How Dark Souls 2 and Titanfall Will Change Multiplayer Games
Video game fans certainly have a lot to look forward to this March. With plenty of great games set to release during this month, it almost feels overwhelming. Two video games however, both set to release tomorrow, have long dominated discussions between gamers and been the center of everyone’s focus.
Both From Software’s Dark Souls 2 and Respawn Entertainment’s Titanfall are undoubtedly the most desired games coming out this month. Despite their veritable mountain of differences, Dark Souls 2 and Titanfall both have one massive similarity; these two games are destined to change the way that the video game world looks at multiplayer experiences in the years to come.
At first glance, Titanfall is sure to draw similarities to other contemporary first-person shooters. Respawn Entertainment, however, has made it abundantly clear throughout Titanfall’s development that their intention while creating the game has been to change the landscape of the competitive FPS.
Titanfall, at its core, is a game that has been built from the ground up with an emphasis on making the player’s experience the best it can possibly be. Thanks to the team at Respawn’s impressive experience with the Call of Duty franchise, Titanfall manages to take everything that has made the FPS so immensely popular in recent years and improve upon it in a meaningful way.
Titanfall is not the gigantic mechs that have captured the imagination of those who have been following the game’s development, but rather the impressive features that Respawn has included that ensure players of all skill levels will be able to not only play together, but also actively contribute in every match. By including the option to incorporate computer-controlled bots, Titanfall allows for near instant equalization of the playing field. While AI players are by no means a new feature in FPS titles, Titanfall is the biggest name game to make this a core gameplay element in recent memory.
Titanfall also boasts weaponry that allows for players of a lower skill level to adapt and compete. The Smart Pistol in Titanfall is geared towards those who may not be the most talented when it comes to aiming and maneuvering throughout a FPS, allowing the player to quickly and efficiently lock on to targets while firing.
These two elements, however minor in the grand scheme of things, virtually ensures that Titanfall’s online matches will be populated not only by FPS veterans looking for the next big game to play, but also by those who are new to the genre and looking for a relatively safe entry point.
On the other side of Titanfall’s movement spectrum lie the titular Titans. The massive mechs add a thrilling level of enjoyment to each match in Titanfall. The choice between as running and jumping around as a pilot or hopping into a Titan and reigning down hell fire caters to both sides of the FPS spectrum; instilling the notion that any playstyle will be viable in Titanfall, further establishing the game as the soon-to-be king of the first-person shooter.
From Software’s Dark Souls 2 is in many ways the opposite of Titanfall. The intense, brooding atmosphere of DaS 2 stands in stark contrast of the high concept, science-fiction inspired world of Titanfall. However, much like the competitive possibilities of Titanfall, Dark Souls 2 is destined to change the way that players think about multiplayer outside of first-person shooters.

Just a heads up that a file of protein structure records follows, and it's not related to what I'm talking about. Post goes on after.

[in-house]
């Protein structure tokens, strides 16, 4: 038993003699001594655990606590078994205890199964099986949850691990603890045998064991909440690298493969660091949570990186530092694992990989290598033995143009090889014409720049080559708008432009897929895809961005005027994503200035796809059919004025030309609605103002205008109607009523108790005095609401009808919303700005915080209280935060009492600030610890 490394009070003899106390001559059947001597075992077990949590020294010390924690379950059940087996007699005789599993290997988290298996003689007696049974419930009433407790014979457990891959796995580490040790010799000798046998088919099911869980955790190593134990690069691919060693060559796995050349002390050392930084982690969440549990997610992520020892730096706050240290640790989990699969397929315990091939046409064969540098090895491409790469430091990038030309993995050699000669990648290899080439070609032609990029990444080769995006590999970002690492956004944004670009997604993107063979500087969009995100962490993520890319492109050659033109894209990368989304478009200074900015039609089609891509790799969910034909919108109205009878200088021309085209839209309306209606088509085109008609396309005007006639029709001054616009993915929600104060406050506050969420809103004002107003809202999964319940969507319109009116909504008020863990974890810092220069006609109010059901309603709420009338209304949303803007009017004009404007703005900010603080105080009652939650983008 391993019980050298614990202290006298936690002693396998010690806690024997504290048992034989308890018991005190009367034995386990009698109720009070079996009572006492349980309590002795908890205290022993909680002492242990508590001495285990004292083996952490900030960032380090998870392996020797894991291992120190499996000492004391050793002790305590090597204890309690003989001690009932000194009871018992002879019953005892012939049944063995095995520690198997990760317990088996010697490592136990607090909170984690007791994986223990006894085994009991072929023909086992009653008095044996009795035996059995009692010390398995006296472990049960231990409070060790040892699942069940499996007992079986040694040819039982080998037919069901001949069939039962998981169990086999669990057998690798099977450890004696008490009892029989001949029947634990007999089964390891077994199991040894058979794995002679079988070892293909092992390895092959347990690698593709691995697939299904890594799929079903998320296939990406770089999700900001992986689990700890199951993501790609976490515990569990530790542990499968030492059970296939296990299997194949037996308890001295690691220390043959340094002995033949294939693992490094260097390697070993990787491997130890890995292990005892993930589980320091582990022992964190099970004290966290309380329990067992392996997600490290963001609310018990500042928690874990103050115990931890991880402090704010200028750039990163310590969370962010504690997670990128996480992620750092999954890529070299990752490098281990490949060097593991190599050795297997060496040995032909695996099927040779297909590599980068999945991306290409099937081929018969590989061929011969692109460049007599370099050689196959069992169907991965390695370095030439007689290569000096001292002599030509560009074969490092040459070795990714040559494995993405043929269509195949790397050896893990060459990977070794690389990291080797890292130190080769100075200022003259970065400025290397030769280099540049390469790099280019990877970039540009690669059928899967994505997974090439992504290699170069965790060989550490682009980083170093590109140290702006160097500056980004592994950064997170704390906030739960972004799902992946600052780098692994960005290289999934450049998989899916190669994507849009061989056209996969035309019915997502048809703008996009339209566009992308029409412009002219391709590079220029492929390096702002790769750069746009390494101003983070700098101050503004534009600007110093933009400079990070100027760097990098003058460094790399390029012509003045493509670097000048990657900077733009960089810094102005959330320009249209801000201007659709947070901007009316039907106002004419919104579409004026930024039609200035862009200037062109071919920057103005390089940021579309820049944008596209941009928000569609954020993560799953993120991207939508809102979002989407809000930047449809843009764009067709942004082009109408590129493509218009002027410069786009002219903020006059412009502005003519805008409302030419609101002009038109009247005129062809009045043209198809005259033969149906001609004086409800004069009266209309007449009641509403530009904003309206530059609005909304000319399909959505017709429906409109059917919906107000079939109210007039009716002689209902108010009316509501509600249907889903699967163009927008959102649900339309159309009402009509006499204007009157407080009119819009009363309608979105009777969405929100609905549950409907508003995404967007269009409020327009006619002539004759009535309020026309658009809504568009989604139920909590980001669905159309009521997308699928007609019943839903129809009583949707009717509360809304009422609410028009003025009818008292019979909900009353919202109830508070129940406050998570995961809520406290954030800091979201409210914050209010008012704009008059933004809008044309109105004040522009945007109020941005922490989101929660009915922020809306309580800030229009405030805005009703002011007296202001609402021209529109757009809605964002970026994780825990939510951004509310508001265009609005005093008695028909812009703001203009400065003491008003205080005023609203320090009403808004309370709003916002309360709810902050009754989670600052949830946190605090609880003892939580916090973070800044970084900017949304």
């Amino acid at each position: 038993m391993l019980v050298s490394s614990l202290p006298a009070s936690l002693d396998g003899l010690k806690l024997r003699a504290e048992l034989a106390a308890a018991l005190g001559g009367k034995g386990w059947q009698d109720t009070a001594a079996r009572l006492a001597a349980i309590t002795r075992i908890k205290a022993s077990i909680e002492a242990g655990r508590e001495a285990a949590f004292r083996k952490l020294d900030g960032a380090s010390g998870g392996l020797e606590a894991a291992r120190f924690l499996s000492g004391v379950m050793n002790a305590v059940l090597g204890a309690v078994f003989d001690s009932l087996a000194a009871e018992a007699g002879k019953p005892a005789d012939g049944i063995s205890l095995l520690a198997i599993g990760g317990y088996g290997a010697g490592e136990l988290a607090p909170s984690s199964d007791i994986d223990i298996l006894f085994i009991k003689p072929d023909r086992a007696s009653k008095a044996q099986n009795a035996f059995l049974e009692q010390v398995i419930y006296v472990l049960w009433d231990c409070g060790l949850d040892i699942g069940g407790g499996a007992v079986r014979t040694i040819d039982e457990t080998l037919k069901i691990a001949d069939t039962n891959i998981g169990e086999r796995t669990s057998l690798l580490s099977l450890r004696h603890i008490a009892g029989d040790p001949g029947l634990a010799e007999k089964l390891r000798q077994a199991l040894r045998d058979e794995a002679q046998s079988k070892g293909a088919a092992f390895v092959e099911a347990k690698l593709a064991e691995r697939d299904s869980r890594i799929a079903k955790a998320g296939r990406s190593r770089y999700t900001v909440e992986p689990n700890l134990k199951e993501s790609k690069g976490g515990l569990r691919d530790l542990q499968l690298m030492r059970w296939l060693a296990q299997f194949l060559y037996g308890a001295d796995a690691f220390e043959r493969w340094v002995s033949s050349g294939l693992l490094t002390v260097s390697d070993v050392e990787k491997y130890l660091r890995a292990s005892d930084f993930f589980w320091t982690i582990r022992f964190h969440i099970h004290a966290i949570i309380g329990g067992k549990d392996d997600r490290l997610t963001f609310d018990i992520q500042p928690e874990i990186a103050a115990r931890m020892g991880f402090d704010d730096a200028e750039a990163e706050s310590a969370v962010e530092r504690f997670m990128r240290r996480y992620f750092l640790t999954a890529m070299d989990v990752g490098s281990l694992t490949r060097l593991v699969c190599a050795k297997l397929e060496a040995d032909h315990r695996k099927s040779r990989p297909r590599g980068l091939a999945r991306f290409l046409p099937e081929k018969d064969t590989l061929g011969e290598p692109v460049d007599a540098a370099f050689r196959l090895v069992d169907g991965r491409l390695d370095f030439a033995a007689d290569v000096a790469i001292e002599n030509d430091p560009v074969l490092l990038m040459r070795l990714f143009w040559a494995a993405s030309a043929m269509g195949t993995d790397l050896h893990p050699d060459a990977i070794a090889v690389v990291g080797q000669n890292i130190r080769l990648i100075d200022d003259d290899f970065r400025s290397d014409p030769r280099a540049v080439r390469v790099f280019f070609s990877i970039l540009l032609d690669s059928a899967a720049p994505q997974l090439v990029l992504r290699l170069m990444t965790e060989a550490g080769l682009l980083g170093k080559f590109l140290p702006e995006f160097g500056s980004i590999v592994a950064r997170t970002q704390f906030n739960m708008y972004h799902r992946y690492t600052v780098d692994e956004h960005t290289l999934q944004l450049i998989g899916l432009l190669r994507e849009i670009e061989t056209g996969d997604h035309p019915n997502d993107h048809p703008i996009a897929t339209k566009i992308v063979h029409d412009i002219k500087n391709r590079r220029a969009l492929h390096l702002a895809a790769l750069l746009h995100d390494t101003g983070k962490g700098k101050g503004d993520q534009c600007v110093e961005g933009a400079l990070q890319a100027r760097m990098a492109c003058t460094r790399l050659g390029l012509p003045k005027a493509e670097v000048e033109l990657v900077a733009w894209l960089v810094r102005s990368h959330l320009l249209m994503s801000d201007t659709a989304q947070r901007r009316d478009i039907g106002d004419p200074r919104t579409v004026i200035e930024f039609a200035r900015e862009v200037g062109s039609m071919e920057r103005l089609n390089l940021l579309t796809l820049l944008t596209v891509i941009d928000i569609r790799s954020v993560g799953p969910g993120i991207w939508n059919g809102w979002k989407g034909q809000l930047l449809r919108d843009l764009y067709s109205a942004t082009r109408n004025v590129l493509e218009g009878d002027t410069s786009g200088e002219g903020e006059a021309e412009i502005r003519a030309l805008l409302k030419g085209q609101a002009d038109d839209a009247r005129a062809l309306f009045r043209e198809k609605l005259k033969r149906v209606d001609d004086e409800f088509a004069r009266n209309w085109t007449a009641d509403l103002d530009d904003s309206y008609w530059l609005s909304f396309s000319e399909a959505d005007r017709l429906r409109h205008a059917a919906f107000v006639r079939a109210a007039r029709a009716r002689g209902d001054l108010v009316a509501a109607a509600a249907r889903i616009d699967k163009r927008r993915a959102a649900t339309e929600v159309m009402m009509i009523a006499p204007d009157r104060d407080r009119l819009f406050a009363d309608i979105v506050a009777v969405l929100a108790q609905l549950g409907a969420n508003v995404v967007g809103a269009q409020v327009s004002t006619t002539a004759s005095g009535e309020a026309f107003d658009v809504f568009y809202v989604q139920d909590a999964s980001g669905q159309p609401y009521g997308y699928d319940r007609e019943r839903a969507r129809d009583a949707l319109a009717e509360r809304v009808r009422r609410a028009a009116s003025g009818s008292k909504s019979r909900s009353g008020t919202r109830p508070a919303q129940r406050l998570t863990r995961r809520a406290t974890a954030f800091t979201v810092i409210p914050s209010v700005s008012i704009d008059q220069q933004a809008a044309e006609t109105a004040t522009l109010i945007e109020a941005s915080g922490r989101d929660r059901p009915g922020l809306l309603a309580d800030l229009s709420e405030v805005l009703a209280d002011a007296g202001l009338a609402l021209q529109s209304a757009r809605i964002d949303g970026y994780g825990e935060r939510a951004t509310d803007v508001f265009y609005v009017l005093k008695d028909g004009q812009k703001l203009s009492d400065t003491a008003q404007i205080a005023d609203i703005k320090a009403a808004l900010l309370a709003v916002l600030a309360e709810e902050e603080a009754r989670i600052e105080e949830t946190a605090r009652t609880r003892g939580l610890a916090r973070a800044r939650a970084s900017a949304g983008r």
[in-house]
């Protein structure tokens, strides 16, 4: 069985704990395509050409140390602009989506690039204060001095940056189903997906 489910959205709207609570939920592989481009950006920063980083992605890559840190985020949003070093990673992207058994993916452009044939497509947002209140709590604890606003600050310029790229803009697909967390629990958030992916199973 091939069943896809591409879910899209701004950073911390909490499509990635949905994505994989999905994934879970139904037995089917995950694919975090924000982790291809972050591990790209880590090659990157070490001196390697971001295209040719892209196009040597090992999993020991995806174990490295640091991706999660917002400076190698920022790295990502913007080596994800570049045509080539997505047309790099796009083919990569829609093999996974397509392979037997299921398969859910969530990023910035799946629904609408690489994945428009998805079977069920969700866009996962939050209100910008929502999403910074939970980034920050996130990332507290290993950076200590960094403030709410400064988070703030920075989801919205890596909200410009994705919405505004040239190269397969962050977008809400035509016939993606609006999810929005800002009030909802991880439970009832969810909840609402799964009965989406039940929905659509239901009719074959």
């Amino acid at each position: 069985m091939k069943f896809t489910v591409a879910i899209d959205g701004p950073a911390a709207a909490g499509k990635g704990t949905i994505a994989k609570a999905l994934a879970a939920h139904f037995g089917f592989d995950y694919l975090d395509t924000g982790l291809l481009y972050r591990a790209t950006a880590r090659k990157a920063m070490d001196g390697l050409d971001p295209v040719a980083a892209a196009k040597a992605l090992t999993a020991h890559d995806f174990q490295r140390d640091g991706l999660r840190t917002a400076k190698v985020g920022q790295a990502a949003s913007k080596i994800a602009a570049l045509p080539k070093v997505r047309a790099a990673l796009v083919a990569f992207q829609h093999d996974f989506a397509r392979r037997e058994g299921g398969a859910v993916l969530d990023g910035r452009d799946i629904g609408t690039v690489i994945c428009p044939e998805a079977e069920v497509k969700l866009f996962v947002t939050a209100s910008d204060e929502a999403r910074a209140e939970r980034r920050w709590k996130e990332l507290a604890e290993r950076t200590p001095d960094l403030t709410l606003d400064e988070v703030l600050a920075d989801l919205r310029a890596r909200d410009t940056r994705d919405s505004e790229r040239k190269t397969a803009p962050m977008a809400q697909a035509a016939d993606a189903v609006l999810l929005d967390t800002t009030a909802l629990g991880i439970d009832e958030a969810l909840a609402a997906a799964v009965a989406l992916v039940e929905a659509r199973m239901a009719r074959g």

Dark Souls, and its predecessor Demon’s Souls, both included multiplayer play in the form of invasions. Players could utilize items to transfer themselves into the world of other gamers – be it to lend a helping hand or hunt their prey down. Minimalist at its core, the multiplayer aspect of the Souls series has long been an interesting – and challenging – element to an already remarkably deep series.
One of the promised improvements made to Dark Souls 2 is the overhauled multiplayer component. In the previous Souls games, the multiplayer; however challenging or entertaining that it was, felt tacked on. From Software has done a wealth of retooling in Dark Souls 2, ensuring that working together – or ruthlessly slaying – other players will be better than fans could ever imagine.
In Dark Souls 2, players are no longer safe when in hollowed form. Making virtually every player susceptible to invasion at any time goes miles in terms of establishing the game as a gigantic, ever-present threat. This notion of intensity translates well to the world of Dark Souls 2, promising that players will never know quite what to expect when exploring the game.
Additionally, From Software has overhauled the game’s Covenants, giving each one an important aspect to multiplayer play. Covenants now exist to better the online experience entirely. Players who seek to invade will be able to join a specific covenant that aids in this, and those who wish to aid and protect others will also find a home.
While Dark Souls’ Covenants clearly had the intention to play an integral role in multiplayer, they truly did little to improve upon whatever had already been implemented. Dark Souls 2 rethinks how Covenants will work; ensuring that those who wish to make invading/aiding their primary focus will get the most out of the game.
Dark Souls 2’s unique multiplayer may not cater to everyone, but it works perfectly to match the style of game that the Souls series has always been. The subtlety of player interactions and constant threat of invasion set the precedent for how multiplayer will be treated within a game that traditionally carries a ‘single-player’ notion.
Both Dark Souls 2 and Titanfall are primed to set the multiplayer bar high when they release tomorrow. From everything known about each game’s multiplayer aspects, both games will become instant trendsetters. March 11th is the day that multiplayer games are forever changed for the better.
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